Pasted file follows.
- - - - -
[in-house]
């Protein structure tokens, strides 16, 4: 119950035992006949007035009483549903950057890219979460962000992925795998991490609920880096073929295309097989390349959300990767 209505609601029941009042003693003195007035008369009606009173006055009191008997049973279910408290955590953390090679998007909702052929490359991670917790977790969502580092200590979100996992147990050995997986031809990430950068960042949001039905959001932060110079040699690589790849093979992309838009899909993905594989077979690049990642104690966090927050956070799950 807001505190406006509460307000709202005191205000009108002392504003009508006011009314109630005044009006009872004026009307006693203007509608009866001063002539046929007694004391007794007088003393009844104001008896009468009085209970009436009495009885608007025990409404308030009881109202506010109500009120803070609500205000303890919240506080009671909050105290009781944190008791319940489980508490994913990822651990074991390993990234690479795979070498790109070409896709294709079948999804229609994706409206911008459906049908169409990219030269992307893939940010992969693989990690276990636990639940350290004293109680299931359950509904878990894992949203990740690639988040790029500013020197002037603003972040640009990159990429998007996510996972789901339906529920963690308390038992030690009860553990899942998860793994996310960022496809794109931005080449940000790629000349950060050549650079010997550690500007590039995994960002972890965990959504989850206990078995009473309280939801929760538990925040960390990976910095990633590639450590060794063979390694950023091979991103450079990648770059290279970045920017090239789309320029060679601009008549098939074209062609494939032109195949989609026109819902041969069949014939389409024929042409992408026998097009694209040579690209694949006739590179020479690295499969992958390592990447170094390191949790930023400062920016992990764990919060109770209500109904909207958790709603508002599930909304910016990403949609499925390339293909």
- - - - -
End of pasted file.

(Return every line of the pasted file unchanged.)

[in-house]
């Protein structure tokens, strides 16, 4: 119950035992006949007035009483549903950057890219979460962000992925795998991490609920880096073929295309097989390349959300990767 209505609601029941009042003693003195007035008369009606009173006055009191008997049973279910408290955590953390090679998007909702052929490359991670917790977790969502580092200590979100996992147990050995997986031809990430950068960042949001039905959001932060110079040699690589790849093979992309838009899909993905594989077979690049990642104690966090927050956070799950 807001505190406006509460307000709202005191205000009108002392504003009508006011009314109630005044009006009872004026009307006693203007509608009866001063002539046929007694004391007794007088003393009844104001008896009468009085209970009436009495009885608007025990409404308030009881109202506010109500009120803070609500205000303890919240506080009671909050105290009781944190008791319940489980508490994913990822651990074991390993990234690479795979070498790109070409896709294709079948999804229609994706409206911008459906049908169409990219030269992307893939940010992969693989990690276990636990639940350290004293109680299931359950509904878990894992949203990740690639988040790029500013020197002037603003972040640009990159990429998007996510996972789901339906529920963690308390038992030690009860553990899942998860793994996310960022496809794109931005080449940000790629000349950060050549650079010997550690500007590039995994960002972890965990959504989850206990078995009473309280939801929760538990925040960390990976910095990633590639450590060794063979390694950023091979991103450079990648770059290279970045920017090239789309320029060679601009008549098939074209062609494939032109195949989609026109819902041969069949014939389409024929042409992408026998097009694209040579690209694949006739590179020479690295499969992958390592990447170094390191949790930023400062920016992990764990919060109770209500109904909207958790709603508002599930909304910016990403949609499925390339293909």